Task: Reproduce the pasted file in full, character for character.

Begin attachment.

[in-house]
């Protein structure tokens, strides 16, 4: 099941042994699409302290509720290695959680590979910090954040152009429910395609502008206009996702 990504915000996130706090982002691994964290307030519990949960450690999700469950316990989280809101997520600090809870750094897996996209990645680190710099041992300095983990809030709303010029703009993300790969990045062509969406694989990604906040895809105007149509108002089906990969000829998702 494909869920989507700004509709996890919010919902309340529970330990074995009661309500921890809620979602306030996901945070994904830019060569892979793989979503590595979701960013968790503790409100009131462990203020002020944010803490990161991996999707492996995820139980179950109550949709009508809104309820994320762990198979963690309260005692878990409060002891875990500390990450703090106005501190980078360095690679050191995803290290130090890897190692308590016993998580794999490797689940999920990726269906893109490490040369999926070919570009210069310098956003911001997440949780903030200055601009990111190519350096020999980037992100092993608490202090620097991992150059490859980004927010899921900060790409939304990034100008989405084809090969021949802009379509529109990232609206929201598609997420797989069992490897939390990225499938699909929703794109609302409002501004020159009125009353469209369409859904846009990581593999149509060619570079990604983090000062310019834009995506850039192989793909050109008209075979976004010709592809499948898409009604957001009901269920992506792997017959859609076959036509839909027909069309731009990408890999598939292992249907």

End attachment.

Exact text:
[in-house]
């Protein structure tokens, strides 16, 4: 099941042994699409302290509720290695959680590979910090954040152009429910395609502008206009996702 990504915000996130706090982002691994964290307030519990949960450690999700469950316990989280809101997520600090809870750094897996996209990645680190710099041992300095983990809030709303010029703009993300790969990045062509969406694989990604906040895809105007149509108002089906990969000829998702 494909869920989507700004509709996890919010919902309340529970330990074995009661309500921890809620979602306030996901945070994904830019060569892979793989979503590595979701960013968790503790409100009131462990203020002020944010803490990161991996999707492996995820139980179950109550949709009508809104309820994320762990198979963690309260005692878990409060002891875990500390990450703090106005501190980078360095690679050191995803290290130090890897190692308590016993998580794999490797689940999920990726269906893109490490040369999926070919570009210069310098956003911001997440949780903030200055601009990111190519350096020999980037992100092993608490202090620097991992150059490859980004927010899921900060790409939304990034100008989405084809090969021949802009379509529109990232609206929201598609997420797989069992490897939390990225499938699909929703794109609302409002501004020159009125009353469209369409859904846009990581593999149509060619570079990604983090000062310019834009995506850039192989793909050109008209075979976004010709592809499948898409009604957001009901269920992506792997017959859609076959036509839909027909069309731009990408890999598939292992249907």